• Magnetic Resonance Imaging (MRI):
    • This is a second line approach for imaging for individuals with endometriosis. This technique can overcome the limitations of US and has a large field of view, so it can examine multiple regions at the same time without using ionizing radiation or iodinated contrast agents. MRI can also get superior lesion characterization if there is blood within the implant.
    • T1 and T2 weighted images identify water and fat/hemorrhage differently, which leads to 3 patterns of intensity.
    • Gadolinium is only used when there is malignant change or ureteral involvement.
    • As far as the imaging endometriomas are concerned, MRIs are used if US are not able to complete the task at hand. On an MRI, endometriomas look like cystic masses with relatively homogeneous hyperintensity on images that are T1-weighted and have variable hypointensity on images that are T2-weighted, due to T2 shading.
    • In the case that an MRI reveals solids, clots, and thick septa accompanied by fluid-fluid levels, contrast-enhanced sequences should be ordered to examine if there are any malignant changes.
    • MRI can be used to diagnose subperitoneal disease.
    • MRIs can be used to diagnose adhesions as they are often seen as low-signal intensity stranding on both T1 and T2 weighted images.
    • DPE can be accurately diagnosed by MRI postoperatively and is a cost efficient method of imaging.
    • Many medical contraindications, such as obesity and claustrophobia, limit the use of MRI. MRI can also be time consuming, expensive, and is often only found in one department.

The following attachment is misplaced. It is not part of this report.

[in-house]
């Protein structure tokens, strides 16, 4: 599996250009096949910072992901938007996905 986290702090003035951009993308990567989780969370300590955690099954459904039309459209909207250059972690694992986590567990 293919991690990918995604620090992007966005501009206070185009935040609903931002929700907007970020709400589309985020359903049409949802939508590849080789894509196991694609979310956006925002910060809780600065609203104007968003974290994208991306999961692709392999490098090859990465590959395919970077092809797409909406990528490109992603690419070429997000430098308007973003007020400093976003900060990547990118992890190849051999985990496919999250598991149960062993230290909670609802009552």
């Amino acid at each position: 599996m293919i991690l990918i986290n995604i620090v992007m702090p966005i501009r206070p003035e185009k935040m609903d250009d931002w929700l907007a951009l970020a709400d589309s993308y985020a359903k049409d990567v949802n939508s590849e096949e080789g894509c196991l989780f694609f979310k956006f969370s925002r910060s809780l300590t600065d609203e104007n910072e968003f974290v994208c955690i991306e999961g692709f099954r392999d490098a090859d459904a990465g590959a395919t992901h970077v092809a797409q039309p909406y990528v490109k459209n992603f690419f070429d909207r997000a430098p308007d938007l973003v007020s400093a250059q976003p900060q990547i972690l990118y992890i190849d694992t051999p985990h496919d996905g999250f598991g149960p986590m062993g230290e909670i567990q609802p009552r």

• Computed Tomography (CT)
    • CT has low specificity of findings and poor contrast resolution so it is not a recommended technique of imaging for endometriosis. The only exceptions are when the anterior abdominal wall/diaphragm is involved with extrapelvic endometriosis or when there are complications with the disease.

This summary is a part of the future of endometriosis research, whic summarises the progress made in this field. The developments have been delineated in a 2017 issue of Clinical Obstetrics and Gynecology. For updates specific to a given topic namely surgery, epigenetics, fertility and fertility preservation, one can consult the issue above of Clinical Obstetrics and Gynecology or please look at the summaries for each topic, found in Endonews.

Lay Summary

Hoyos, Johnson, and Puscheck wrote a chapter titled “Endometriosis and Imaging” that discusses the imagining technologies that can be used to diagnosis and examine individuals with the disease. This chapter evaluates three types of imagining, namely Ultrasound (US), Magnetic Resonance Imaging (MRI), and Computed Tomography (CT). It also examines how useful the aforementioned are at visualizing various types of endometriomas, peritoneal endometriosis and adhesions.

The first line imaging technique for an individual with endometriosis is US, more specifically transvaginal ultrasound (TVUS). The second line imaging technique is MRI, which is used when US is met with limitations. CT is only used to image in certain situations and is not typically used for overall diagnosis. Indubitably, a firm understanding of imaging technologies and their use will allow health care providers to best diagnose and evaluate the disease.

It is important to note that the full chapter on imaging and endometriosis can be found in a 2017 issue of Clinical Obstetrics and Gynecology. For updates specific to another given topic namely genetics, epigenetics, fertility and fertility preservation, one can consult the aforementioned issue of Clinical Obstetrics and Gynecology or look at the summaries found on Endonews. Endonews also provides an all-encompassing summary.


Research Source: https://www.ncbi.nlm.nih.gov/pubmed/28742582


Imaging MRI Ultrasound CT Endometriomas Peritoneal Endometriosis Adhesions